Proportion of non-smokers who report living in a household where: a smoker smokes inside the home; a smoker smokes outside the home; or there is no smoker in the household, 2019, by state/territory

Note: 95% confidence intervals can be viewed here
Source: Cancer Council Victoria analysis of National Drug Strategy Household Survey data 20195

There has been a steady decline in the proportion of non-smokers who report exposure to tobacco smoke in the home in each state and territory since 2001—see Figure 4.5.3.

 

Figure 4.5.3
Proportion of non-smokers who report living in a household where a smoker smokes inside the home, 2001–2019, by state/territory

Note: 95% confidence intervals can be viewed here
Source: Cancer Council Victoria analysis of National Drug Strategy Household Survey data from 2001 to 2019

Other state-based research has similarly shown declines in exposure to secondhand smoke in the home. In New South Wales in 2014 approximately 93% of people aged 16 years and over lived in smokefree homes, a substantial increase since 1997 (70%).6

Secondhand smoke exposure provides additional exposure to nicotine and toxins for smokers. People who smoke and experience secondhand smoke exposure at home have significantly higher cotinine levels when compared with people who smoke who report no exposure to secondhand smoke at home, and this is independent of smoking intensity and other factors.7

4.5.3 Exposure in disadvantaged groups

Disadvantaged populations are more likely to be exposed to secondhand smoke than the general population and this contributes to the greater burden of ill-health. Due to the disparities in smoking rates, people in lower socioeconomic groups are more likely to be exposed to secondhand smoke in the home.8,9 Children in the most disadvantaged households are far more likely to live with at least one smoker, and among households with a smoker, disadvantaged households are more likely to allow smoking indoors—see Sections 9.1.6 and 9.2.5.and Section 8.7.4


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References

1. Australian Institute of Health and Welfare. Data tables: National Drug Strategy Household Survey 2019 - 2. Tobacco smoking chapter, supplementary data tables. Canberra: AIHW, 2020. Available from: https://www.aihw.gov.au/reports/illicit-use-of-drugs/national-drug-strategy-household-survey-2019/data.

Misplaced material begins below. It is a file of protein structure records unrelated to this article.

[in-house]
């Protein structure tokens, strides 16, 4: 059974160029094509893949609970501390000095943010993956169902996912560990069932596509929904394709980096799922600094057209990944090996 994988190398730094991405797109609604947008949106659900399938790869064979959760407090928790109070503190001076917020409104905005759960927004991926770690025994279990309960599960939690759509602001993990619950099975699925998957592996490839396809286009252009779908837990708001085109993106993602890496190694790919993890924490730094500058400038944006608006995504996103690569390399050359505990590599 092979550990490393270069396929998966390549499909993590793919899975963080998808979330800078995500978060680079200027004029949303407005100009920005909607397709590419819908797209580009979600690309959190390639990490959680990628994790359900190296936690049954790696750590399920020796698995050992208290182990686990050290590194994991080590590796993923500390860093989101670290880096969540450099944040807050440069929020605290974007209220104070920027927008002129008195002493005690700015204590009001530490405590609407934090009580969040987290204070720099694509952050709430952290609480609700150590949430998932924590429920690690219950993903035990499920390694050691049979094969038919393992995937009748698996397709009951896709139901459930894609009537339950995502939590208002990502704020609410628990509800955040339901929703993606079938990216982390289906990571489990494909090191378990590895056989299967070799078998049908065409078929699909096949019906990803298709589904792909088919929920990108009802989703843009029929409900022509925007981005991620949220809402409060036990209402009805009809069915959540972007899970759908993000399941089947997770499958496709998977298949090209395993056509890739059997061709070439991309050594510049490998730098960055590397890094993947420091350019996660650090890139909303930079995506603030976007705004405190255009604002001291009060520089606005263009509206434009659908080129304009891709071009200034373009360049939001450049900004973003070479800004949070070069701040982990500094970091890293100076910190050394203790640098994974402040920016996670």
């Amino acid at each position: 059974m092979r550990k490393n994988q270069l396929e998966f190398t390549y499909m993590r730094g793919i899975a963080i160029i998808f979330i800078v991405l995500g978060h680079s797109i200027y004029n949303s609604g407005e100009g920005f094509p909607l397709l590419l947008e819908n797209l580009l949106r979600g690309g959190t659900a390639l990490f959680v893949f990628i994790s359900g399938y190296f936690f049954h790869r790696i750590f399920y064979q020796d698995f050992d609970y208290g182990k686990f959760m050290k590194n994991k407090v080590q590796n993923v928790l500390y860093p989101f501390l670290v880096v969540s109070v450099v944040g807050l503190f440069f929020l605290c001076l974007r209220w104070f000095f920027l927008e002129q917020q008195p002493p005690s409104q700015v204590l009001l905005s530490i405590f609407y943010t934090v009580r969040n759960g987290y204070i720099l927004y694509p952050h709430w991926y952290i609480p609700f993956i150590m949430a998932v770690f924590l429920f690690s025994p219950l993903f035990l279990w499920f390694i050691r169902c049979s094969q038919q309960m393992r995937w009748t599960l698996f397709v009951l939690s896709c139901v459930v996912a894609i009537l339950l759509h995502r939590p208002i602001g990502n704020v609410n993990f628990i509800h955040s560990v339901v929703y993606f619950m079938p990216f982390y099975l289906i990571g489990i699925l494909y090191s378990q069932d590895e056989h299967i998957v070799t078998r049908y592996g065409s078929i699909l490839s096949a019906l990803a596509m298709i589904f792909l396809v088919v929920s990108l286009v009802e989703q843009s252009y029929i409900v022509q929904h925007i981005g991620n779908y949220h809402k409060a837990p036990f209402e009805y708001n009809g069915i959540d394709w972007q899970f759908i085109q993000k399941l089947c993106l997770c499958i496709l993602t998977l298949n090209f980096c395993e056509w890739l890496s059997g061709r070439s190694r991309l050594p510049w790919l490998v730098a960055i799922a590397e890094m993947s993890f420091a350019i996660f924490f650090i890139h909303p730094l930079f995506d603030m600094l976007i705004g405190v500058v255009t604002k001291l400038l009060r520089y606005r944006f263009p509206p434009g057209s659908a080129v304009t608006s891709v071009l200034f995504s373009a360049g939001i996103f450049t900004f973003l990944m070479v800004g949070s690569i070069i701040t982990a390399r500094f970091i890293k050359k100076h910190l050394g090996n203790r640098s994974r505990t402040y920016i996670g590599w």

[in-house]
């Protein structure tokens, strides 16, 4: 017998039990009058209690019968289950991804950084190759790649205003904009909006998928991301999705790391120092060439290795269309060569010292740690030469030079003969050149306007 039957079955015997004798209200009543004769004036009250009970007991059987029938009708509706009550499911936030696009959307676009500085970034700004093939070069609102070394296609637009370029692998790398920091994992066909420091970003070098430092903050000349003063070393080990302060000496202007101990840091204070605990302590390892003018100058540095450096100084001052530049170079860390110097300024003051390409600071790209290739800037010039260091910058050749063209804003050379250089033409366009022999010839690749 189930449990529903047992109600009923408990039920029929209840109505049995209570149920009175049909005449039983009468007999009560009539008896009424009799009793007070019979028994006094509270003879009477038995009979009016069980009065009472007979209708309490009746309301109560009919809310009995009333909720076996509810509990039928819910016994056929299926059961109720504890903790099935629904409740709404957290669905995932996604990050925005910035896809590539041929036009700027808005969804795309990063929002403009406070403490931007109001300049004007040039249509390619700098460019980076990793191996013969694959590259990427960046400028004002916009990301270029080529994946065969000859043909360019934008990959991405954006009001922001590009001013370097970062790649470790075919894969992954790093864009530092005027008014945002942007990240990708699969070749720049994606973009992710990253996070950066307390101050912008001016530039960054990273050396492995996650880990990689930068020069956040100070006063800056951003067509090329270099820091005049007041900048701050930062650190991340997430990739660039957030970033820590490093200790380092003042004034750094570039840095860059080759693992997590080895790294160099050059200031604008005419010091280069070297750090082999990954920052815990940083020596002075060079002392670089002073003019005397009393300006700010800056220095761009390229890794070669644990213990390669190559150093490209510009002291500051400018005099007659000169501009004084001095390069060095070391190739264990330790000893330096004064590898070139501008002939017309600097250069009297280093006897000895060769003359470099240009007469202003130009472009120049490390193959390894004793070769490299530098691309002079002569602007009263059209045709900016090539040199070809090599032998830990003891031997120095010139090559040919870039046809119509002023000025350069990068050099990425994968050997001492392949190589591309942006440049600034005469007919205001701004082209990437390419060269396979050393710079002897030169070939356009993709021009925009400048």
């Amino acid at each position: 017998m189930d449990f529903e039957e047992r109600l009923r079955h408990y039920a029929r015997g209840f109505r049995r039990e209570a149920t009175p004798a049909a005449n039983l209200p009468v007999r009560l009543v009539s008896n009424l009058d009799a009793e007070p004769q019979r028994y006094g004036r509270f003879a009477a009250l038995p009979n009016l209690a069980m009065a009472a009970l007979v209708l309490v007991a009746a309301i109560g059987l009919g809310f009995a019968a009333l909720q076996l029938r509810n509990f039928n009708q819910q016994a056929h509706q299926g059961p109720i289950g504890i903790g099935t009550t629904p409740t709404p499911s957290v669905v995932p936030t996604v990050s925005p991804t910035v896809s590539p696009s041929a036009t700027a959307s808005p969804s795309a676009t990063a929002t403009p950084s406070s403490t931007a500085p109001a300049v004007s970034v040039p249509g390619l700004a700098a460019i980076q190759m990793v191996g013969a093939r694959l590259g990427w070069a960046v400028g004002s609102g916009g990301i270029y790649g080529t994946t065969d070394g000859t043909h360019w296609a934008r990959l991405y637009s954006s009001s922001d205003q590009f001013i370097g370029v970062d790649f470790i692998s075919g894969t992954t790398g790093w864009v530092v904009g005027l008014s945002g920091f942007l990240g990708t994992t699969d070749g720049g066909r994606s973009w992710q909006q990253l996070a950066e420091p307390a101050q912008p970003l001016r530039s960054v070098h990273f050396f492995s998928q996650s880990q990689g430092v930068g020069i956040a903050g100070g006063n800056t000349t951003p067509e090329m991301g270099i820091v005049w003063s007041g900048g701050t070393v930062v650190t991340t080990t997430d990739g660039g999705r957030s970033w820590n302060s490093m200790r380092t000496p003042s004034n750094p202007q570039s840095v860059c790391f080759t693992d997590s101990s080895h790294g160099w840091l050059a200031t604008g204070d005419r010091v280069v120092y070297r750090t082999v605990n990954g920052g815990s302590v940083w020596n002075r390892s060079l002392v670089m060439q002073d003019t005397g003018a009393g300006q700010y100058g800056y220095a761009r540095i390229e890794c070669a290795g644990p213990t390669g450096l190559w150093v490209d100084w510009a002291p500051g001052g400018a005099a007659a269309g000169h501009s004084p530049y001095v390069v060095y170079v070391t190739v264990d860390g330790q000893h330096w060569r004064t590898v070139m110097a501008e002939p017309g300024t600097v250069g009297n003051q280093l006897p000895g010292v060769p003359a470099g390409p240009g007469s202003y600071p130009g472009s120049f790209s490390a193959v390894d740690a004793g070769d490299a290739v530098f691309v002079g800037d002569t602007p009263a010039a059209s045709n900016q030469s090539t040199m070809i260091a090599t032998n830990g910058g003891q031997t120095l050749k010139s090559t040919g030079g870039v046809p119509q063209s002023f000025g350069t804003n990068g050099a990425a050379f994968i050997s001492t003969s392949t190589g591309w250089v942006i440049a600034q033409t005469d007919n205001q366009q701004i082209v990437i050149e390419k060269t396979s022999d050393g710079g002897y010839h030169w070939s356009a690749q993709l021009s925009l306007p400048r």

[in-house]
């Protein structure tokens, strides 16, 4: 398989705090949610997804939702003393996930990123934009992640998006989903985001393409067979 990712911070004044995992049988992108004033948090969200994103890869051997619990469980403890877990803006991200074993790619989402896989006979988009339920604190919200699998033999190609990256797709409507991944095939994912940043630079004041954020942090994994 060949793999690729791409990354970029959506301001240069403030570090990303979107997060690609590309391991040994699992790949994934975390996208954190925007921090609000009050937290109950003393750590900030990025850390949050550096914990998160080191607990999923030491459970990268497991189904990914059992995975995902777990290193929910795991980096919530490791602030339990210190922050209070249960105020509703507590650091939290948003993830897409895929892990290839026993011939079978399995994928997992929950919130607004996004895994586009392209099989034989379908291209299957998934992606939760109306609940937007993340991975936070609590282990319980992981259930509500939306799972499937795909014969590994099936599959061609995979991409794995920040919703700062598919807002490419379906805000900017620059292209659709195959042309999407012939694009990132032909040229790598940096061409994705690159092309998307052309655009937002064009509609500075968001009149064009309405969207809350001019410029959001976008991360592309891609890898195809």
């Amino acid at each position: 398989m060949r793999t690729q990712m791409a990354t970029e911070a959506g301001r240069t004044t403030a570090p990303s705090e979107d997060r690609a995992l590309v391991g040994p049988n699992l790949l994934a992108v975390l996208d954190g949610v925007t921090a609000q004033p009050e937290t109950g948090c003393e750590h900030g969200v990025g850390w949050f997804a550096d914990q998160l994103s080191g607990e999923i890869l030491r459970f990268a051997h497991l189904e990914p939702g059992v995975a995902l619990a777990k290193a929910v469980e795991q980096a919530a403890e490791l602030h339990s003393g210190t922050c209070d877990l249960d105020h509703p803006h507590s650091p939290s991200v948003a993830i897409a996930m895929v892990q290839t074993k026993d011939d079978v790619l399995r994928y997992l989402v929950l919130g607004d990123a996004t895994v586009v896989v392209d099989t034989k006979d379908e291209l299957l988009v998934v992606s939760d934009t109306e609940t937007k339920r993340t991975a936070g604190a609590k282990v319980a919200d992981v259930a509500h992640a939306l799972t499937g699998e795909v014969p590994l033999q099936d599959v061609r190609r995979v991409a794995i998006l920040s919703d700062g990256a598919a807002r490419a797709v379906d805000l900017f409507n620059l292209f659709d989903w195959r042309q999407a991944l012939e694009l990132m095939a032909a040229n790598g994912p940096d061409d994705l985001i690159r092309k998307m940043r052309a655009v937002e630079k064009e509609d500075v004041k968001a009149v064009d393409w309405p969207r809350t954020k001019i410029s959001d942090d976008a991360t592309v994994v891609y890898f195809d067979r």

2. Borland R, Yong HH, Cummings KM, Hyland A, Anderson S, et al. Determinants and consequences of smoke-free homes: Findings from the international tobacco control (ITC) four country survey. Tobacco Control, 2006; 15(suppl. 3):iii42-iii50. Available from: http://www.ncbi.nlm.nih.gov/entrez/query.fcgi?cmd=Retrieve&db=PubMed&dopt=Citation&list_uids=16754946

3. Orton S, Jones LL, Cooper S, Lewis S, and Coleman T. Predictors of children's secondhand smoke exposure at home: A systematic review and narrative synthesis of the evidence. PLoS One, 2014; 9(11):e112690. Available from: http://www.ncbi.nlm.nih.gov/pubmed/25397875

4. Wang Y, Yang M, Tian L, Huang Z, Chen F, et al. Relationship between caregivers' smoking at home and urinary levels of cotinine in children. Int J Environ Res Public Health, 2014; 11(12):12499-513. Available from: http://www.ncbi.nlm.nih.gov/pubmed/25469922

5. Australian Institute of Health and Welfare. National Drug Strategy Household Survey, 2019. ADA Dataverse, 2021. Available from: http://dx.doi.org/10.26193/WRHDUL.

6. Centre for Epidemiology and Evidence. Healthstats NSW. Sydney: NSW Ministry of Health, Available from: http://www.healthstats.nsw.gov.au/.

7. Lindsay RP, Tsoh JY, Sung H-Y, and Max W. Secondhand smoke exposure and serum cotinine levels among current smokers in the USA. Tobacco Control, 2016; 25(2):224-31. Available from: http://tobaccocontrol.bmj.com/content/25/2/224.abstract

8. Gartner C. 'Reported smoking inside and outside in households with and without dependent children, data from National Drug Strategy Household Survey 2001, 2004 and 2007', unpublished data, 2010, University of Queensland: Brisbane.

9. Australian Bureau of Statistics. 4714.0 - national Aboriginal and Torres Strait Islander social survey, 2014-15  Canberra: ABS, 2016. Available from: https://www.abs.gov.au/ausstats/abs@.nsf/mf/4714.0.